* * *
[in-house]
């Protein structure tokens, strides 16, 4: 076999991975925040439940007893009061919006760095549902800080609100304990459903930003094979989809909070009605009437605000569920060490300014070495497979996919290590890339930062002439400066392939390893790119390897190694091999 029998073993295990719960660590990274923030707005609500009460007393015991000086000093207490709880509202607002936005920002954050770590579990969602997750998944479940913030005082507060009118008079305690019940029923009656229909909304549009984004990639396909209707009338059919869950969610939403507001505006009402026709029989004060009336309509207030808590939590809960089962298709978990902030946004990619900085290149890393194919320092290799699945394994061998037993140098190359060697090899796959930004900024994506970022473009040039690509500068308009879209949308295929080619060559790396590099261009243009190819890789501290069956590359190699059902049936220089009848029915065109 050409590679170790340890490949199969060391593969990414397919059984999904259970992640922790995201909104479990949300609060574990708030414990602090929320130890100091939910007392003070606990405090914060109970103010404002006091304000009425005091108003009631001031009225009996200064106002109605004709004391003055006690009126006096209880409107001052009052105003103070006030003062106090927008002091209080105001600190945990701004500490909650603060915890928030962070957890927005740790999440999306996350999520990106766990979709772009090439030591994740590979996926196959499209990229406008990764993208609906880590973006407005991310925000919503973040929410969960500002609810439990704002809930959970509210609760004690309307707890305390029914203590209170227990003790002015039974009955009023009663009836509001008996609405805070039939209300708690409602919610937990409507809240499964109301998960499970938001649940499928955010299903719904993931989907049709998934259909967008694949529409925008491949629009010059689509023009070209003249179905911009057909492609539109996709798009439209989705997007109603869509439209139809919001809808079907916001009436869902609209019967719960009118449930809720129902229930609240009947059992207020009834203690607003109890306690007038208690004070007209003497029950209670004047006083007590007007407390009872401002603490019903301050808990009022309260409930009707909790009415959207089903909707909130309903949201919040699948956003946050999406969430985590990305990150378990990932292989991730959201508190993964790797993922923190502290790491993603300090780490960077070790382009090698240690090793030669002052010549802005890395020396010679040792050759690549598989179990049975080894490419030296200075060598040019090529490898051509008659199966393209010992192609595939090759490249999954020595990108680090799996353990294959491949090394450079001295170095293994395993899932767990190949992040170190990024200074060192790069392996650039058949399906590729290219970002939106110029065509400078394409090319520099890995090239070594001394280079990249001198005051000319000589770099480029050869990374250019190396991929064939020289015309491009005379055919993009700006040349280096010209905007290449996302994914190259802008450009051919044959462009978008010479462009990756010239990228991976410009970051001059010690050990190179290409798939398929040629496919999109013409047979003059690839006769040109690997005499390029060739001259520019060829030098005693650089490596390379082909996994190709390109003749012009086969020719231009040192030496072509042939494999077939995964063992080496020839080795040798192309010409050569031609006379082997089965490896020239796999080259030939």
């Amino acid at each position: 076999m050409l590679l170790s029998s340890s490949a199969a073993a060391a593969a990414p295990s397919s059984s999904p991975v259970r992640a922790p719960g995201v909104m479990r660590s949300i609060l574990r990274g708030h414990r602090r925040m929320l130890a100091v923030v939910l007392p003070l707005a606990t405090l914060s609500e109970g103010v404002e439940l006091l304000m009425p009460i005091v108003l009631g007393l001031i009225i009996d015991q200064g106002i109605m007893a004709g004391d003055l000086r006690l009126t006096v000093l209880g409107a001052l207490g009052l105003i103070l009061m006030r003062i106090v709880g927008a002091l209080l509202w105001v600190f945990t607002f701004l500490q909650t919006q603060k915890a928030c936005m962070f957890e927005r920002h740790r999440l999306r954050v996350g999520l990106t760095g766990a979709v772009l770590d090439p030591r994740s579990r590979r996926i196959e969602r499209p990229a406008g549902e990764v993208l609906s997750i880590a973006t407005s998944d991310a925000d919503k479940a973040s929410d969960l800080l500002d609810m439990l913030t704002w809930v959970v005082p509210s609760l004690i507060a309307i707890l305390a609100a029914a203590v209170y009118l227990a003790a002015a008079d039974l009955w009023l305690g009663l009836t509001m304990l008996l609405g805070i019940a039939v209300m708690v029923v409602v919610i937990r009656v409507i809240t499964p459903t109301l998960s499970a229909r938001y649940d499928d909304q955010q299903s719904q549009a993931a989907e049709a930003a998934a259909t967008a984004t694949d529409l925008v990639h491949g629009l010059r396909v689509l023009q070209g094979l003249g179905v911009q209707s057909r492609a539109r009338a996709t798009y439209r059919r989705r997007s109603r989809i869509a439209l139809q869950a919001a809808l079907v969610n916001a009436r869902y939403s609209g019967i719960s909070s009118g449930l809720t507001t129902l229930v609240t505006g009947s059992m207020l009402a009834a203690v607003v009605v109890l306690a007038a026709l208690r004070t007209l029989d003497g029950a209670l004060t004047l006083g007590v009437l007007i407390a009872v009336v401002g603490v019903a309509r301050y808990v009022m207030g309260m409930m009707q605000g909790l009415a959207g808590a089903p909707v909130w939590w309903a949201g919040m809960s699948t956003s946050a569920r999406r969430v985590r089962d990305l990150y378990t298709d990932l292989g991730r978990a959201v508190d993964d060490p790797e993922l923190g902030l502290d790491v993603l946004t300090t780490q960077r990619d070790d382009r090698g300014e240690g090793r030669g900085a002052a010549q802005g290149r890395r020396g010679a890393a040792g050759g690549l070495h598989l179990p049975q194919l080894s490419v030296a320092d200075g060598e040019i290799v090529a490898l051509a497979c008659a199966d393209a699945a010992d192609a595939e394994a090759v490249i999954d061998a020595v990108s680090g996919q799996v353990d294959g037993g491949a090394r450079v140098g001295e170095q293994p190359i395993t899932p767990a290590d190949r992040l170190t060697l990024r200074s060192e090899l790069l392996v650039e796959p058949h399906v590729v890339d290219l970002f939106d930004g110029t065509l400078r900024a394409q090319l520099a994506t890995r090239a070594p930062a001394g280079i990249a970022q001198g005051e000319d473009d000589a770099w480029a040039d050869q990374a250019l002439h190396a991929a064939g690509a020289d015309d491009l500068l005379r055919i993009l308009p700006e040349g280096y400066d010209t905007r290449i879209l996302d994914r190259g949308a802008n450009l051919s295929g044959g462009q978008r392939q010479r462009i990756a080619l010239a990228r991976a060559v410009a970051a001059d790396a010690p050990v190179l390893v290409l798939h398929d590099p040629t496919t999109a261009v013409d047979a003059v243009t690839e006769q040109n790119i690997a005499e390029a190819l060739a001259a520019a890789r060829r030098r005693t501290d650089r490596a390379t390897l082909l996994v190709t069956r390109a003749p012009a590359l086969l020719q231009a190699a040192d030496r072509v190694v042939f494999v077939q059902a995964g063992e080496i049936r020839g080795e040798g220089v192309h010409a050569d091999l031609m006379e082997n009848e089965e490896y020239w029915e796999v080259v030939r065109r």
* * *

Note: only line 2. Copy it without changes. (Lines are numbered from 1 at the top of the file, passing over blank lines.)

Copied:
């Protein structure tokens, strides 16, 4: 076999991975925040439940007893009061919006760095549902800080609100304990459903930003094979989809909070009605009437605000569920060490300014070495497979996919290590890339930062002439400066392939390893790119390897190694091999 029998073993295990719960660590990274923030707005609500009460007393015991000086000093207490709880509202607002936005920002954050770590579990969602997750998944479940913030005082507060009118008079305690019940029923009656229909909304549009984004990639396909209707009338059919869950969610939403507001505006009402026709029989004060009336309509207030808590939590809960089962298709978990902030946004990619900085290149890393194919320092290799699945394994061998037993140098190359060697090899796959930004900024994506970022473009040039690509500068308009879209949308295929080619060559790396590099261009243009190819890789501290069956590359190699059902049936220089009848029915065109 050409590679170790340890490949199969060391593969990414397919059984999904259970992640922790995201909104479990949300609060574990708030414990602090929320130890100091939910007392003070606990405090914060109970103010404002006091304000009425005091108003009631001031009225009996200064106002109605004709004391003055006690009126006096209880409107001052009052105003103070006030003062106090927008002091209080105001600190945990701004500490909650603060915890928030962070957890927005740790999440999306996350999520990106766990979709772009090439030591994740590979996926196959499209990229406008990764993208609906880590973006407005991310925000919503973040929410969960500002609810439990704002809930959970509210609760004690309307707890305390029914203590209170227990003790002015039974009955009023009663009836509001008996609405805070039939209300708690409602919610937990409507809240499964109301998960499970938001649940499928955010299903719904993931989907049709998934259909967008694949529409925008491949629009010059689509023009070209003249179905911009057909492609539109996709798009439209989705997007109603869509439209139809919001809808079907916001009436869902609209019967719960009118449930809720129902229930609240009947059992207020009834203690607003109890306690007038208690004070007209003497029950209670004047006083007590007007407390009872401002603490019903301050808990009022309260409930009707909790009415959207089903909707909130309903949201919040699948956003946050999406969430985590990305990150378990990932292989991730959201508190993964790797993922923190502290790491993603300090780490960077070790382009090698240690090793030669002052010549802005890395020396010679040792050759690549598989179990049975080894490419030296200075060598040019090529490898051509008659199966393209010992192609595939090759490249999954020595990108680090799996353990294959491949090394450079001295170095293994395993899932767990190949992040170190990024200074060192790069392996650039058949399906590729290219970002939106110029065509400078394409090319520099890995090239070594001394280079990249001198005051000319000589770099480029050869990374250019190396991929064939020289015309491009005379055919993009700006040349280096010209905007290449996302994914190259802008450009051919044959462009978008010479462009990756010239990228991976410009970051001059010690050990190179290409798939398929040629496919999109013409047979003059690839006769040109690997005499390029060739001259520019060829030098005693650089490596390379082909996994190709390109003749012009086969020719231009040192030496072509042939494999077939995964063992080496020839080795040798192309010409050569031609006379082997089965490896020239796999080259030939």